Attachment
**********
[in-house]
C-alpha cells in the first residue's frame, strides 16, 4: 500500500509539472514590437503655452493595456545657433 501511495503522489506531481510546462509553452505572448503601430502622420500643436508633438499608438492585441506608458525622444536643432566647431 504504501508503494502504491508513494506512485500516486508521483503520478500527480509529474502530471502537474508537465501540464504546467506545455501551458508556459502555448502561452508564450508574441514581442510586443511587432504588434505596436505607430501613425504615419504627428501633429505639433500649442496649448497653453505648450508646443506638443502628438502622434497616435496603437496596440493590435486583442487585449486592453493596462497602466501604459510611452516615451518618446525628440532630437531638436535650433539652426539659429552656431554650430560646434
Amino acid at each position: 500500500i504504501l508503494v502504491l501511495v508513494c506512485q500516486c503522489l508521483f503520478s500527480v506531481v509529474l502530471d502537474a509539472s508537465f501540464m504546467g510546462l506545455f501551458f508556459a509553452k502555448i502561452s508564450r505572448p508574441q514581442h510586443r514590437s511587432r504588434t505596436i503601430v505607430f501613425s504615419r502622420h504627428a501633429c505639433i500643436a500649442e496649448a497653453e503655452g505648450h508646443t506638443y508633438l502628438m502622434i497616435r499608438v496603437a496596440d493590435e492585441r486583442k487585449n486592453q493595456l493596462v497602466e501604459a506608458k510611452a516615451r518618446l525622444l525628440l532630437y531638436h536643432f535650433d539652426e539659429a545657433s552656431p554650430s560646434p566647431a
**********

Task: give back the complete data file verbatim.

[in-house]
C-alpha cells in the first residue's frame, strides 16, 4: 500500500509539472514590437503655452493595456545657433 501511495503522489506531481510546462509553452505572448503601430502622420500643436508633438499608438492585441506608458525622444536643432566647431 504504501508503494502504491508513494506512485500516486508521483503520478500527480509529474502530471502537474508537465501540464504546467506545455501551458508556459502555448502561452508564450508574441514581442510586443511587432504588434505596436505607430501613425504615419504627428501633429505639433500649442496649448497653453505648450508646443506638443502628438502622434497616435496603437496596440493590435486583442487585449486592453493596462497602466501604459510611452516615451518618446525628440532630437531638436535650433539652426539659429552656431554650430560646434
Amino acid at each position: 500500500i504504501l508503494v502504491l501511495v508513494c506512485q500516486c503522489l508521483f503520478s500527480v506531481v509529474l502530471d502537474a509539472s508537465f501540464m504546467g510546462l506545455f501551458f508556459a509553452k502555448i502561452s508564450r505572448p508574441q514581442h510586443r514590437s511587432r504588434t505596436i503601430v505607430f501613425s504615419r502622420h504627428a501633429c505639433i500643436a500649442e496649448a497653453e503655452g505648450h508646443t506638443y508633438l502628438m502622434i497616435r499608438v496603437a496596440d493590435e492585441r486583442k487585449n486592453q493595456l493596462v497602466e501604459a506608458k510611452a516615451r518618446l525622444l525628440l532630437y531638436h536643432f535650433d539652426e539659429a545657433s552656431p554650430s560646434p566647431a